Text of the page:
Jak X: Combat Racing features four main areas: Spargus City, Haven City, Kras City and the Icelands. Spargus and Haven have a different layout from what was seen in Jak 3, but many of the areas within them visited on race tracks will still feel familiar. Haven City also features the Forbidden Jungle, a track that pays homage to the location from The Precursor Legacy. Kras City and the Icelands are completely new locations, in which Kras City is a bustling metallic metropolis not unlike Haven City in appearance, while the Icelands is a frozen wasteland featuring citadels with a medieval appearance.


Taking place one year after Jak 3, Haven City has been steadily rebuilt after the defeat of the Dark Makers, Metal Head and KG Attacks. Combat racing became a sport over time in the dangerous Kras City. Jak, Daxter, Ashelin, Samos, Keira, Torn and Sig (who does not attend) receive an invite to the reading of Krew's last will, as does his daughter, Rayn. After offering a toast, Krew reveals in a recording that everyone present has been poisoned with black shade. Krew gives an ultimatum: the only way to obtain the antidote is for everyone to race and win at the next Kras City Grand Championship.

As Jak and friends progress through each race, they find that another crime syndicate led by the mysterious Mizo has it in for Jak. Eventually it is revealed that Krew and Mizo made a deal before the events of Jak 3: both gangs were to make their own racing teams and the loser of the Kras City Championship will submit, making the winner the sole crime family in Jak's world.

Before the final race, Jak and his team learn from Blitz on TV that a mysterious new driver has entered for the Mizo team. When Jak starts the final grand prix, he realizes that this driver is none other than Blitz himself. After Jak beats the race, Blitz storms over to Rayn, yelling that they cheated. Blitz takes off his toupee and reveals himself to be none other than Mizo. He steals the antidote for the poison and drives off, but Jak manages to shoot him down and take it back. Upon leaving Mizo to die in his flaming car, it explodes, somewhat similar to Krew's death. Before death, Mizo comments on Jak's habit of leaving people to die and Jak responds with "You get used to it...". Back at the lounge, Rayn thanks her friends for their help, and Samos compliments Keira on her driving. As Rayn walks away, Daxter realizes she left behind Krew's video diary.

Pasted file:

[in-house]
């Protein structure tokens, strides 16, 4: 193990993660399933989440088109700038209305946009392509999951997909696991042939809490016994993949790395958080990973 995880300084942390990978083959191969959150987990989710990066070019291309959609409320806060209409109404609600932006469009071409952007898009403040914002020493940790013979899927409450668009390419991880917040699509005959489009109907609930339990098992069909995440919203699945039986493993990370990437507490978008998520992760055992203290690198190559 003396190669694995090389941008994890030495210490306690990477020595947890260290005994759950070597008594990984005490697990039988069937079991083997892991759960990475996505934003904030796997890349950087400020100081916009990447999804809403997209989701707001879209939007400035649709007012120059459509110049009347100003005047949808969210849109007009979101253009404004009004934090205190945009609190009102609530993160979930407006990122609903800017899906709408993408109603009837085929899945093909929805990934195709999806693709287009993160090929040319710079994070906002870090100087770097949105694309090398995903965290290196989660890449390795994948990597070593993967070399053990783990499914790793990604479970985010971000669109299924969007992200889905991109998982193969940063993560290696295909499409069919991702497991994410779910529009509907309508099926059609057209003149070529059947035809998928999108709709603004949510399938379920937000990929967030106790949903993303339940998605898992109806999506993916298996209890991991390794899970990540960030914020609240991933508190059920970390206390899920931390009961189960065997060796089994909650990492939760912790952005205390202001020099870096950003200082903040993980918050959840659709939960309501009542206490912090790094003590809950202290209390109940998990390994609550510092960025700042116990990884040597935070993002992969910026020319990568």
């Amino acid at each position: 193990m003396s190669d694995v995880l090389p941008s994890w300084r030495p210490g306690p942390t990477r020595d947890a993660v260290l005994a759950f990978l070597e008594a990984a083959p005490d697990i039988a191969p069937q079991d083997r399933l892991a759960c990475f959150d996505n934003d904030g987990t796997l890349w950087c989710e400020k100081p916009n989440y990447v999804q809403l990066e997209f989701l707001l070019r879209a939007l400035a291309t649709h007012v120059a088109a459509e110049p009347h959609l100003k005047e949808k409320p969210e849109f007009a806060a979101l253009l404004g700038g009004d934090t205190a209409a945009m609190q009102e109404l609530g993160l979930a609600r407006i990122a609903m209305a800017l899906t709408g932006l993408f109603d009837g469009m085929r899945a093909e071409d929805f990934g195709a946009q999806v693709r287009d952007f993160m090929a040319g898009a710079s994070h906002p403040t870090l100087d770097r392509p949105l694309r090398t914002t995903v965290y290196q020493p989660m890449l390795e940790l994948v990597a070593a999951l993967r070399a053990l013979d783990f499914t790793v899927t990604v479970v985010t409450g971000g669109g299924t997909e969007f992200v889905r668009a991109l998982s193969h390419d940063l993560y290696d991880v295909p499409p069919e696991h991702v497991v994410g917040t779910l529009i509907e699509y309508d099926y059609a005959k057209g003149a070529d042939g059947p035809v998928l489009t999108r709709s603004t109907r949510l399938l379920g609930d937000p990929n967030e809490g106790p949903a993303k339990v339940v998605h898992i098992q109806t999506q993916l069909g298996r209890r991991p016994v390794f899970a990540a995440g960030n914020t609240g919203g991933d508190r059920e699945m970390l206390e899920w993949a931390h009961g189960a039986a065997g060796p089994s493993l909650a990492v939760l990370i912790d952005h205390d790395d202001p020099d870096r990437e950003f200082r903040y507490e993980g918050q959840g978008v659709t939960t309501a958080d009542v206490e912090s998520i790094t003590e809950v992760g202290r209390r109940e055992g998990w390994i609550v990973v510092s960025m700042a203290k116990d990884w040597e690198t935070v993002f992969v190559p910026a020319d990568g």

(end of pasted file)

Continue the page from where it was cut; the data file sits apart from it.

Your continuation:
Jak and the gang find out that Rayn knew about the poison even before the reading of the will, and was following her father's instructions by making sure that she wasn't poisoned so that their family could be the top crime family in Kras City. As Rayn drives away, she tells some people over the phone to spare Jak and his crew. After Rayn has many thoughts of what to do in the future, the celebration continues as Jak and Keira share a kiss at Daxter encouragement to which he remarks, "Now that's what I call a photo finish!", drawing the game to a close.



A promotional render for the game.

Jak X: Combat Racing was selected as Naughty Dog's next project after Jak 3 three quarters into its development, to expand on the vehicle aspects developed during the game in its buggies, as well as to become the studio's first online game.[2] It was designed to be developed during their transition period as a company, to give the team breathing room between the PlayStation 2 and the new PlayStation 3 hardware, and the exit of their founders Jason Rubin and Andy Gavin.[3] The game was able to make use of previous technology and assets from Jak 3, allowing it to have a smooth and quick development, with the deathmatch event tested early with the Sand Shark within weeks.[4] It was developed as a quick project with a budget of $10 million.[5]


The entire Jak X: Combat Racing soundtrack was made by Billy Howerdel of A Perfect Circle and Larry Hopkins. It also included 2 songs made by the artist, Queens of the Stone Age. One song was "You Think I'm Worth A Dollar, But I Feel Like A Millionaire" and the other was "A Song for the Dead. They were both from the album, "Songs For The Deaf".


Aggregator Score
GameRankings 77.01% (based on 57 reviews)[6]
Metacritic 76/100 (based on 46 reviews)[7]
Eurogamer 7/10[8]
GameSpot 7.9/10[9]
IGN[10] 7.9/10

Jak X: Combat Racing received mostly positive reviews, with an average of 77.01% from GameRankings[6] and 76/100 from Metacritic.[7] IGN concluded it was a "nicely presented, well-rounded combat racer", but argued the gameplay "can sometimes feel a bit lifeless and often suffers from spontaneous swings".[10] GameSpot praised the graphics, the story, the variety of modes and the online multiplayer, but criticised the artificial intelligence of enemies and noted that the single player can get repetitive when playing for long periods.[9] Eurogamer praised its sensation of speed and variety of modes, calling it an "exceptionally polished game" even if it was "repetitive" and is "not doing anything massively new".[8]

Production credits[]


Director Amy Hennig
Producer Elodie Hummel
Designers Hirokazu Yasuhara

Richard Lemarchand

Programmers Christopher Christensen

Neil Druckmann

Artists Bob Rafei

Erick Pangilinan

Composer Billy Howerdel

Dean Menta
Larry Hopkins

Voice cast[]

Jak Mike Erwin
Daxter Max Casella
Samos Hagai Warren Burton
Keira Tara Strong
G.T. Blitz / Mizo Phil LaMarr
Sig Phil LaMarr
Razer David Herman
Ashelin Praxis Susan Eisenberg
Pecker Chris Cox
Torn Cutter Mitchell
Kleiver Brian Bloom
Rayn Jeannie Elias
Krew William Minkin
Ratchet James Arnold Taylor
Osmo Dana Kelly
Kaeden Phil LaMarr
Taryn Susan Eisenberg
Ximon David Herman
Thugs Phil LaMarr

Chris Cox
David Herman



  1. Jak and Daxter PS2 Classics Available for Download on PS4 December 6. PlayStation Blog. Accessed {{{access-date}}}.
  2. Evan Wells. Jak X: Combat Racing Dev Diary #2. GameSpy. 9 September 2005. Accessed {{{access-date}}}.
  3. Colin Moriarty. Rising to Greatness: The History of Naughty Dog, page 12. IGN. 4 October 2013. Accessed {{{access-date}}}.
  4. Ben Stragnel. Jak X: Combat Racing Dev Diary #3. GameSpy. 13 September 2005. Accessed {{{access-date}}}.
  5. Superannuation. How Much Does It Cost To Make A Big Video Game?. Kotaku. 15 January 2014. Accessed {{{access-date}}}.
  6. 6.0 6.1 Jak X: Combat Racing GameRankings. GameRankings. Accessed {{{access-date}}}.
  7. 7.0 7.1 Jak X: Combat Racing Metacritic. Metacritic. Accessed {{{access-date}}}.
  8. 8.0 8.1 Jak X: Combat Racing Review. Eurogamer. Accessed {{{access-date}}}.
  9. 9.0 9.1 Jak X: Combat Racing Review. GameSpot. Accessed {{{access-date}}}.
  10. 10.0 10.1 Jak X: Combat Racing Review. IGN. Accessed {{{access-date}}}.